Throughout its range Orlitia appears to be a thinly distributed species, and although it has been little studied in the wild it appears to be rather aggressive to its own kind – or pair are currently separated because of the males’ aggression. They do not appear to bask much, and seem to spend a lot of time patrolling the mud at the bottom of still or slow moving waters. In this behaviour they somewhat resemble the Black Marsh Turtle Siebenrockiella that I described last week, which is interesting as they are believed to be each others closest living relatives.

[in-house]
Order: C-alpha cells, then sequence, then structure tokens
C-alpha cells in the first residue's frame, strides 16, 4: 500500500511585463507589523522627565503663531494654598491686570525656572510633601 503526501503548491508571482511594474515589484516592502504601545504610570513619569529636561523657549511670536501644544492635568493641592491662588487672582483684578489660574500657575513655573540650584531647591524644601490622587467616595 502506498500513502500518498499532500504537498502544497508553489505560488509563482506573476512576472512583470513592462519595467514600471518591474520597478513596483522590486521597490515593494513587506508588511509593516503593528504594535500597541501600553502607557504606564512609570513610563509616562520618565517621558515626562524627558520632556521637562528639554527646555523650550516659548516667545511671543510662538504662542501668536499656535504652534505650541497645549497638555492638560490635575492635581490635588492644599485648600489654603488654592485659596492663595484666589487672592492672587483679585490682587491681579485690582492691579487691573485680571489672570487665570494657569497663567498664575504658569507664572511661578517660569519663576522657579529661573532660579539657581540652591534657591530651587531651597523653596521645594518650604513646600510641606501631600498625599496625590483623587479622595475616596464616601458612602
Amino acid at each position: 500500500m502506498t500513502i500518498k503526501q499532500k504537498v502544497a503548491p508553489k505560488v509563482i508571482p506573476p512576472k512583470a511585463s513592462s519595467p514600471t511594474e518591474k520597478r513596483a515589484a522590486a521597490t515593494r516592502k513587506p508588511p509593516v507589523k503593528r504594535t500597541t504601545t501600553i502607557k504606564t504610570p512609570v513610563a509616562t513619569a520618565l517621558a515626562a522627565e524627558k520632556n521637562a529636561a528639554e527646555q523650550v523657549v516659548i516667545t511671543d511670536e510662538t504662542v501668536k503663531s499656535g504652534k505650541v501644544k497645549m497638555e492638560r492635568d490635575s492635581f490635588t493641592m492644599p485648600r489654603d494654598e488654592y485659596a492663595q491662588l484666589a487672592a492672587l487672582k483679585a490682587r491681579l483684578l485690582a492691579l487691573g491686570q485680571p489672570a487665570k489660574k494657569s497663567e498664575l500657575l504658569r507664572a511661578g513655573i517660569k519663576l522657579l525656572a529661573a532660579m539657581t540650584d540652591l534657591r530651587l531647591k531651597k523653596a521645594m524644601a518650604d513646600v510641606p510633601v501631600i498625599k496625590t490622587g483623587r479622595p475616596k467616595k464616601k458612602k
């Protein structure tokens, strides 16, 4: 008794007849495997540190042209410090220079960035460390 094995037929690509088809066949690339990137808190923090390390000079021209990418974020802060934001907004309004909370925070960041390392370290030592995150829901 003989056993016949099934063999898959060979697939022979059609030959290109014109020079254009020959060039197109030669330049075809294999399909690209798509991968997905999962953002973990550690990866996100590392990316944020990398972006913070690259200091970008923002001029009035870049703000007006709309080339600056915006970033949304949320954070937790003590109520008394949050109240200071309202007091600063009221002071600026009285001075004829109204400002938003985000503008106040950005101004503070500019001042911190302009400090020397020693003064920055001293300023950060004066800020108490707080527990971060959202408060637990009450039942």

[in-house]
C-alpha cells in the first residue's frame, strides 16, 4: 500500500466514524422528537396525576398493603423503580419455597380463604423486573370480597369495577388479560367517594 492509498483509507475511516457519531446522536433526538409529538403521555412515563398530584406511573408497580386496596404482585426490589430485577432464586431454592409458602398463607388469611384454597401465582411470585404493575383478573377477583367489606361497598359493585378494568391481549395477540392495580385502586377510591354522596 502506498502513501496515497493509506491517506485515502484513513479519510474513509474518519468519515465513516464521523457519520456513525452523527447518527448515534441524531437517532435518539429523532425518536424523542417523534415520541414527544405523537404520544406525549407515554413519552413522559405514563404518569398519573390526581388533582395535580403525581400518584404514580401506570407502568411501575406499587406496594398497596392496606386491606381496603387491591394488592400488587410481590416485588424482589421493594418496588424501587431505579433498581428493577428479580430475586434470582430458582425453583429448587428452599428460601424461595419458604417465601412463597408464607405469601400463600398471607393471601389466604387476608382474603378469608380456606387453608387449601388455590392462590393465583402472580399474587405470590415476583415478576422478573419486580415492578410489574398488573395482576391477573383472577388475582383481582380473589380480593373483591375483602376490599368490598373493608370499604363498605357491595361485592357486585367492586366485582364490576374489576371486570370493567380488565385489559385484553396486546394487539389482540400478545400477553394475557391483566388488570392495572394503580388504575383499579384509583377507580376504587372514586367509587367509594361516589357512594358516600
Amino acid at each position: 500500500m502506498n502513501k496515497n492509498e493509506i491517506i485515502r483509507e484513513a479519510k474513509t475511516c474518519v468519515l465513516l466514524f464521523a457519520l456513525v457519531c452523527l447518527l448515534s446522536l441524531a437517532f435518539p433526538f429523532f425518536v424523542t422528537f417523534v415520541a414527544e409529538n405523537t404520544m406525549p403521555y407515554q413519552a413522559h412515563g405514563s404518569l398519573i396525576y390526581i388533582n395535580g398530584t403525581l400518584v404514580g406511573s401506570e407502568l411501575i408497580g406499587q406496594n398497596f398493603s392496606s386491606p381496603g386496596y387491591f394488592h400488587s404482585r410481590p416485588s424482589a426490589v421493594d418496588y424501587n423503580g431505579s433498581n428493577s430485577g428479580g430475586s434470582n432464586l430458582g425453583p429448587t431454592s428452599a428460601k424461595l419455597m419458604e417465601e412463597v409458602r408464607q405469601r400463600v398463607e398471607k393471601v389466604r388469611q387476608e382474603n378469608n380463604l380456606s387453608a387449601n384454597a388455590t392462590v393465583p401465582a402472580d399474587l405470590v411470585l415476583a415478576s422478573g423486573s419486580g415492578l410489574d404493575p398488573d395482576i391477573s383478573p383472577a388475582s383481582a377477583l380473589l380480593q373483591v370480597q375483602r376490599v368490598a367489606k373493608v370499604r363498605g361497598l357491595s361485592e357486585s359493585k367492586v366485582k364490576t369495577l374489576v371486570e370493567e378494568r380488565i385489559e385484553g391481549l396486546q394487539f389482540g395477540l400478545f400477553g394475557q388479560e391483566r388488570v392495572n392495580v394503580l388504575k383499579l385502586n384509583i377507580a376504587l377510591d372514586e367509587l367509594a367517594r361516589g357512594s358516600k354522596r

Rare animals that live at the bottom of muddy waters are not exactly easy to study, and the ecology of the wild animal is little known. They appear to be omnivorous in captivity, happily feeding on fruit and other plant material, but they also eat snails, fish, and other aquatic life. They will also scavenge, which is how they get caught on hook and line and wind up in Asian food markets. In common with all the other Asian turtles, as a result they are Endangered throughout their range.
|Orlitia for sale in an Asian market|
(images from Wikipedia, World Chelonia Trust)